As Arnold Armengol led the King’s entourage through the mountain passes they were attacked by a band of highwaymen. As the robbers charged toward them. Armengol led his men in a counterattack. With his sword drawn he headed directly to the leader of the pack. They were about to engage each other when the robber fell to his knees. He had recognized his father and with tears streaming down his face, prostrated himself at the feet of his dad and handed over his sword.

Peter Armengol, repentant and seeking mercy, appealed to King James I and received a pardon. He was filled with shame and, heeding the graces offered to him by God, entered a Mercedarian Monastery in Barcelona. The mission of the Mercedarians, founded by St. Peter Nolasco, was to ransom Catholics captured by the Muslims. Peter excelled at this task and, over a period of eight years, managed to negotiate the freedom of many hostages from the Saracens.

Friar Peter then headed to Africa with Friar William Florentino. His goal was to ransom Christians. On arrival in a place called Bugia, he heard about 18 Christian children held hostage by the Mohammedans. They were under the threat of death if they did not renounce Christianity. Friar Peter offered himself in exchange for the hostages. The captors agreed but warned Peter that if the ransom was not paid on time he would suffer brutal torture and death.

The arrival of the agreed ransom and Friar Peter’s release were scheduled for a certain day. The ransom never arrived. Peter was immediately put to torture and endured this for days on end. The Moors, tired of Friar Peter being alive, accused him of blaspheming Mohammad. He was sentenced to be hanged.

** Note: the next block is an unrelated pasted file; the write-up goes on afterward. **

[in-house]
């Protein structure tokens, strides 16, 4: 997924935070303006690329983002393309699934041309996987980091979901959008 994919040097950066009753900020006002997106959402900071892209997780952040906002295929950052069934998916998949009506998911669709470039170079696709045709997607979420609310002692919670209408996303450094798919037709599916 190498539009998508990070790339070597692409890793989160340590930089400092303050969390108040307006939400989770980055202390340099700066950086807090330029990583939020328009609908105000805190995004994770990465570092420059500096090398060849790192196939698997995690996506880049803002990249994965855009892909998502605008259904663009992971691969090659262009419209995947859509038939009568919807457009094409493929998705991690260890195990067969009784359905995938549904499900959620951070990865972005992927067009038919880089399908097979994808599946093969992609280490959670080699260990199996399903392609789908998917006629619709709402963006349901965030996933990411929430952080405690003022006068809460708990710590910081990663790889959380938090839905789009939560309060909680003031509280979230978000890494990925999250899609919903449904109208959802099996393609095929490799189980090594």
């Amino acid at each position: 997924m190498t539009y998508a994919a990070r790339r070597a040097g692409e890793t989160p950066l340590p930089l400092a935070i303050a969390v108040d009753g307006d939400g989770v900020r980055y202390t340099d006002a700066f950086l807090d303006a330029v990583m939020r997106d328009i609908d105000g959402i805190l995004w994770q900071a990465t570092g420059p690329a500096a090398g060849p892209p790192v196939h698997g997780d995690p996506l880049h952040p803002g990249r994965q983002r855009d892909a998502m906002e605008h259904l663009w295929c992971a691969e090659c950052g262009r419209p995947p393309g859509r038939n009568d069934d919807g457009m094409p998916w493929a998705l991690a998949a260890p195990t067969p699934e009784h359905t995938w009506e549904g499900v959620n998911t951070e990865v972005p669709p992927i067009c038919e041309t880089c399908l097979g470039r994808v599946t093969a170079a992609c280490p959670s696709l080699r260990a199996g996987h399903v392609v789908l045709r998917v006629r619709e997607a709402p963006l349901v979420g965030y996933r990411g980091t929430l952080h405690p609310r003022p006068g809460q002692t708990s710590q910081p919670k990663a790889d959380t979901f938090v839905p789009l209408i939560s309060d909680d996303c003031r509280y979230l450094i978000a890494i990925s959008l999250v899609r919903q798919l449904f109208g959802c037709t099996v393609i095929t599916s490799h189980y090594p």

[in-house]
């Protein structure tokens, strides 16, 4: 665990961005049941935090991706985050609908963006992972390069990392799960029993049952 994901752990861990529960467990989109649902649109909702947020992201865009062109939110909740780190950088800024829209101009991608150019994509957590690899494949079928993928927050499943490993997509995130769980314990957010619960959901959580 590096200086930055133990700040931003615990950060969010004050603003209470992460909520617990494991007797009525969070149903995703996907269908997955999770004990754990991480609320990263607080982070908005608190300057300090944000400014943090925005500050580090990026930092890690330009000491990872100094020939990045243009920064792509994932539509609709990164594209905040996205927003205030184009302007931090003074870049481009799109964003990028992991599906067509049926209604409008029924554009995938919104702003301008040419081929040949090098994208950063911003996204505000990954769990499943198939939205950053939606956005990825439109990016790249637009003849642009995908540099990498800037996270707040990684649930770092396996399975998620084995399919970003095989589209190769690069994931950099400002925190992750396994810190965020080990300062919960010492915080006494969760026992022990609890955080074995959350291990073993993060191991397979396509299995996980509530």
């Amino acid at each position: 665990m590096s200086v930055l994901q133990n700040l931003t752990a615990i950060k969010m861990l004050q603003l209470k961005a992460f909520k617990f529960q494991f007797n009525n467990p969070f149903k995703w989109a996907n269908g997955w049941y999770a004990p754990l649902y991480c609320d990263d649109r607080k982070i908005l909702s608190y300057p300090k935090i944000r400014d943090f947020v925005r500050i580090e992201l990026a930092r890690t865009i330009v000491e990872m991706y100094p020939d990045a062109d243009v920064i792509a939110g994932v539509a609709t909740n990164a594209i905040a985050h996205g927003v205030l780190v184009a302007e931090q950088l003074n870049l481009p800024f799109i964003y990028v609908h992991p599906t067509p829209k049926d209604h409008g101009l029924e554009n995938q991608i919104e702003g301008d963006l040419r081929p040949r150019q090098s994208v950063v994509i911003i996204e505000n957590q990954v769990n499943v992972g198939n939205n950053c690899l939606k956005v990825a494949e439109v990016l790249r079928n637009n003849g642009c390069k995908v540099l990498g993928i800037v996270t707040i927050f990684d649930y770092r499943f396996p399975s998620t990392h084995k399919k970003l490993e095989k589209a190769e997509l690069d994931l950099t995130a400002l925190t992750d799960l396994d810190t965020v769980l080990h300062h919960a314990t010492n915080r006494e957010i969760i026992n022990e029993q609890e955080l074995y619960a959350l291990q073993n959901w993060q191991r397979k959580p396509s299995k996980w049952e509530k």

Friar Peter was hanged from a tree. His body was left there for the birds of prey to feed on. Six days later Friar William arrived with the ransom. The Moors refused it and told Friar William that Peter was already dead for six days and his rotted corpse was still hanging from the tree. Distraught, William went to recover his brother Mercedarian’s body.

William left and headed to the execution site. As he approached he noticed that Peter’s body seemed to be intact. In fact, there was a fragrance of flowers in the air. William slowly approached the body of Peter. The man who was supposedly dead for six days began to speak. He explained how the Blessed Virgin had come to him and was holding  him up with her precious hands so his body would not hang on the rope.

Peter Armengol, when recalling the miracle of his hanging, told his Mercedarian brothers that the happiest days of his life were those six days that he hung from the gallows supported by the Blessed Virgin Mary. Peter’s neck, broken from the hanging, remained in a twisted position for the rest of his life and he always had a sickly complexion. Seven documented miracles were attributed to him while he was still alive.

Peter Armengol was canonized a saint on April 8, 1687 by Pope Innocent XI. On this Father’s Day we might also remember how his dad, Arnold Armengol, prayed unceasingly for the safe return of his son. His prayers were surely answered,  a lesson for us all.

copyright©Larry Peterson 2018 (originally 2016)